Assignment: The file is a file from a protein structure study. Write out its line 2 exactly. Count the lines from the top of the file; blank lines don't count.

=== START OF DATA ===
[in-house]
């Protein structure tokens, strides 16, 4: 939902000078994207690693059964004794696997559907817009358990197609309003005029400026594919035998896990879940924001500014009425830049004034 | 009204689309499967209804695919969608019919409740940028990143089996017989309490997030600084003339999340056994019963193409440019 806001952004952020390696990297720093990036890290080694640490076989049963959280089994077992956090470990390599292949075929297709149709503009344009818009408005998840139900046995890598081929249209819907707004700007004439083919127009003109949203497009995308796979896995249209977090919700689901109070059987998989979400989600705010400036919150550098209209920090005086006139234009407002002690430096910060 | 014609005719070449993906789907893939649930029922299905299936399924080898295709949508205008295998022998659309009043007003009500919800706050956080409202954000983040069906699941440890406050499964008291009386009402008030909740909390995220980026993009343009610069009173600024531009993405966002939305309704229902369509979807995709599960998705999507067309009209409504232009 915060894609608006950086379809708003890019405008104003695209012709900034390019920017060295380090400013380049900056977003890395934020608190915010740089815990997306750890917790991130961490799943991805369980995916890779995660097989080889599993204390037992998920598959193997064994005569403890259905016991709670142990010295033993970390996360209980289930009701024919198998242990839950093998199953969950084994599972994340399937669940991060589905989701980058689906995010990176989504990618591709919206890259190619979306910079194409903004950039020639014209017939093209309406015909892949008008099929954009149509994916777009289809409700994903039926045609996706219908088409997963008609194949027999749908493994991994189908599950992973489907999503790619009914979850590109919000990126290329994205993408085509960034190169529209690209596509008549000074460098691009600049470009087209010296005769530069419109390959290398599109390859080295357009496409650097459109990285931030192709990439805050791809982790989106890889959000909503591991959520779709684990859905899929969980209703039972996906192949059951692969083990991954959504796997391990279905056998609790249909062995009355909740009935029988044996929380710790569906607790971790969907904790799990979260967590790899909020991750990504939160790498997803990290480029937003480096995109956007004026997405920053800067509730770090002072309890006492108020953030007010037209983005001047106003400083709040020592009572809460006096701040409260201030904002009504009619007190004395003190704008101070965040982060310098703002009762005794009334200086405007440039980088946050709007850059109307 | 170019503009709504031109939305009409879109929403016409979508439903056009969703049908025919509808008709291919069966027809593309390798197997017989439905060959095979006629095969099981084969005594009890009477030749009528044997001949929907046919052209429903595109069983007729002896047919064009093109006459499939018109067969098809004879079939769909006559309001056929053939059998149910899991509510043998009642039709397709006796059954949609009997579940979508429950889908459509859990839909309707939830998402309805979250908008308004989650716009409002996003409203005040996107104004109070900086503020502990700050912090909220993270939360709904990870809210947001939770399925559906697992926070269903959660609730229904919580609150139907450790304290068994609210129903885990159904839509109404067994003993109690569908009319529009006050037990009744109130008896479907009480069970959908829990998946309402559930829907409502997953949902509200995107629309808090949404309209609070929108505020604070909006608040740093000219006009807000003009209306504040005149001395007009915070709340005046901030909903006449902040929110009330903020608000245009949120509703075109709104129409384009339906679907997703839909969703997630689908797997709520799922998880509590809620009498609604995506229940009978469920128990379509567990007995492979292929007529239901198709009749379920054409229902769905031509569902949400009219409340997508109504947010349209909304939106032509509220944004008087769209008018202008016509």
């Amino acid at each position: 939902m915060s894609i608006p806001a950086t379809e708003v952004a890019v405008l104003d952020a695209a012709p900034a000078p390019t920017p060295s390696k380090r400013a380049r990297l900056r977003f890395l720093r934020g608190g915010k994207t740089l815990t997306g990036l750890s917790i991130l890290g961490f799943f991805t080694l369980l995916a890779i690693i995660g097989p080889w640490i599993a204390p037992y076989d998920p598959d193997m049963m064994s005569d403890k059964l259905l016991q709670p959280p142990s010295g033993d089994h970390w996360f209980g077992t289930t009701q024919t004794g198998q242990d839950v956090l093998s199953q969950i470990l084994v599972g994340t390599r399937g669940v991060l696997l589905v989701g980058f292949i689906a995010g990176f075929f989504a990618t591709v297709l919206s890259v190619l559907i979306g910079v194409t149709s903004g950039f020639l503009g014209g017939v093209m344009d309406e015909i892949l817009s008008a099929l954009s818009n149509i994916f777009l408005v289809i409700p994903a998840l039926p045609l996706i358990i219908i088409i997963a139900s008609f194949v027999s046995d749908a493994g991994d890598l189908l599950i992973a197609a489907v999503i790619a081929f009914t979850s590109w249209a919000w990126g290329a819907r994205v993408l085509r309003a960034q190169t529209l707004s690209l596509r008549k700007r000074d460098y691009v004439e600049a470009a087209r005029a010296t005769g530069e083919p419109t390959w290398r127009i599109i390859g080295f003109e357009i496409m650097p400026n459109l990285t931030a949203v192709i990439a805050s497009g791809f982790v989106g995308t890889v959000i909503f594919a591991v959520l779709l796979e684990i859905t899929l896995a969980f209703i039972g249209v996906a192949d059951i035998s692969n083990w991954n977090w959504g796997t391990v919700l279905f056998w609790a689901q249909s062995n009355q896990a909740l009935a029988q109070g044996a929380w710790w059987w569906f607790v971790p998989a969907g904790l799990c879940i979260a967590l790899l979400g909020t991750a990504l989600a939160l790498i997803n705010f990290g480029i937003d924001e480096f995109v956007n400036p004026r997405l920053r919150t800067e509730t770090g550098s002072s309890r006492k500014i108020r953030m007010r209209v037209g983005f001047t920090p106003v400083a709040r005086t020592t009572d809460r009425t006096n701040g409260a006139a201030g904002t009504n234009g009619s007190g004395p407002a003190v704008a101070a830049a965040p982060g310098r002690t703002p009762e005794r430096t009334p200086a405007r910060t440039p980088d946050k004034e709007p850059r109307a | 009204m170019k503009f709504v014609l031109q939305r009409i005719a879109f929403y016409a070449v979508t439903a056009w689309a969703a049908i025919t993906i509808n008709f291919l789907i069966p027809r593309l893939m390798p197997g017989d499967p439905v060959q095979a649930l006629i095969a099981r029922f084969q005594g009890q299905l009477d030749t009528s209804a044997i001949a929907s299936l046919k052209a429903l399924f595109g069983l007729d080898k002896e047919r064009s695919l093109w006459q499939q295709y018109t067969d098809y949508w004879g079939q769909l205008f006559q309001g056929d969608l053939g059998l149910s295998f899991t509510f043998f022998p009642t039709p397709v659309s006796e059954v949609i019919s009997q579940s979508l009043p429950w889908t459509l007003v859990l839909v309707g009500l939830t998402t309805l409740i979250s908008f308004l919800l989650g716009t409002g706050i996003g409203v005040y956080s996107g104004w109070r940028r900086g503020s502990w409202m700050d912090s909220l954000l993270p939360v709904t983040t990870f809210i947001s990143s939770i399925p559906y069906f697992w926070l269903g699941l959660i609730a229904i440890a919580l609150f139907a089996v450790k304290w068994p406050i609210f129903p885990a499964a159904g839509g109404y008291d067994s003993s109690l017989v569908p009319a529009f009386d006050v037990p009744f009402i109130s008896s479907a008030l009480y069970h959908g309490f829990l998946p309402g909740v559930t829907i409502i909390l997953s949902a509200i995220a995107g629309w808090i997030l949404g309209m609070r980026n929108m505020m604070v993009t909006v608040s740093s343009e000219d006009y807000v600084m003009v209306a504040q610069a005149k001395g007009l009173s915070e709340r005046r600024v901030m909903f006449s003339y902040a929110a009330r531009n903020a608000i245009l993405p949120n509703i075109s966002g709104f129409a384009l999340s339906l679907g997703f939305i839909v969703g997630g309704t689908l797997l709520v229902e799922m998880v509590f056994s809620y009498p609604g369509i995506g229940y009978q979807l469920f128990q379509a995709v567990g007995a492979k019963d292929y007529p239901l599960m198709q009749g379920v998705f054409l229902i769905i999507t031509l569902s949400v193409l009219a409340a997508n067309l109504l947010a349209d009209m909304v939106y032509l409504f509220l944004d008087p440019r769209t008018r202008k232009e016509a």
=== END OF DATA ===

């Protein structure tokens, strides 16, 4: 939902000078994207690693059964004794696997559907817009358990197609309003005029400026594919035998896990879940924001500014009425830049004034 | 009204689309499967209804695919969608019919409740940028990143089996017989309490997030600084003339999340056994019963193409440019 806001952004952020390696990297720093990036890290080694640490076989049963959280089994077992956090470990390599292949075929297709149709503009344009818009408005998840139900046995890598081929249209819907707004700007004439083919127009003109949203497009995308796979896995249209977090919700689901109070059987998989979400989600705010400036919150550098209209920090005086006139234009407002002690430096910060 | 014609005719070449993906789907893939649930029922299905299936399924080898295709949508205008295998022998659309009043007003009500919800706050956080409202954000983040069906699941440890406050499964008291009386009402008030909740909390995220980026993009343009610069009173600024531009993405966002939305309704229902369509979807995709599960998705999507067309009209409504232009 915060894609608006950086379809708003890019405008104003695209012709900034390019920017060295380090400013380049900056977003890395934020608190915010740089815990997306750890917790991130961490799943991805369980995916890779995660097989080889599993204390037992998920598959193997064994005569403890259905016991709670142990010295033993970390996360209980289930009701024919198998242990839950093998199953969950084994599972994340399937669940991060589905989701980058689906995010990176989504990618591709919206890259190619979306910079194409903004950039020639014209017939093209309406015909892949008008099929954009149509994916777009289809409700994903039926045609996706219908088409997963008609194949027999749908493994991994189908599950992973489907999503790619009914979850590109919000990126290329994205993408085509960034190169529209690209596509008549000074460098691009600049470009087209010296005769530069419109390959290398599109390859080295357009496409650097459109990285931030192709990439805050791809982790989106890889959000909503591991959520779709684990859905899929969980209703039972996906192949059951692969083990991954959504796997391990279905056998609790249909062995009355909740009935029988044996929380710790569906607790971790969907904790799990979260967590790899909020991750990504939160790498997803990290480029937003480096995109956007004026997405920053800067509730770090002072309890006492108020953030007010037209983005001047106003400083709040020592009572809460006096701040409260201030904002009504009619007190004395003190704008101070965040982060310098703002009762005794009334200086405007440039980088946050709007850059109307 | 170019503009709504031109939305009409879109929403016409979508439903056009969703049908025919509808008709291919069966027809593309390798197997017989439905060959095979006629095969099981084969005594009890009477030749009528044997001949929907046919052209429903595109069983007729002896047919064009093109006459499939018109067969098809004879079939769909006559309001056929053939059998149910899991509510043998009642039709397709006796059954949609009997579940979508429950889908459509859990839909309707939830998402309805979250908008308004989650716009409002996003409203005040996107104004109070900086503020502990700050912090909220993270939360709904990870809210947001939770399925559906697992926070269903959660609730229904919580609150139907450790304290068994609210129903885990159904839509109404067994003993109690569908009319529009006050037990009744109130008896479907009480069970959908829990998946309402559930829907409502997953949902509200995107629309808090949404309209609070929108505020604070909006608040740093000219006009807000003009209306504040005149001395007009915070709340005046901030909903006449902040929110009330903020608000245009949120509703075109709104129409384009339906679907997703839909969703997630689908797997709520799922998880509590809620009498609604995506229940009978469920128990379509567990007995492979292929007529239901198709009749379920054409229902769905031509569902949400009219409340997508109504947010349209909304939106032509509220944004008087769209008018202008016509």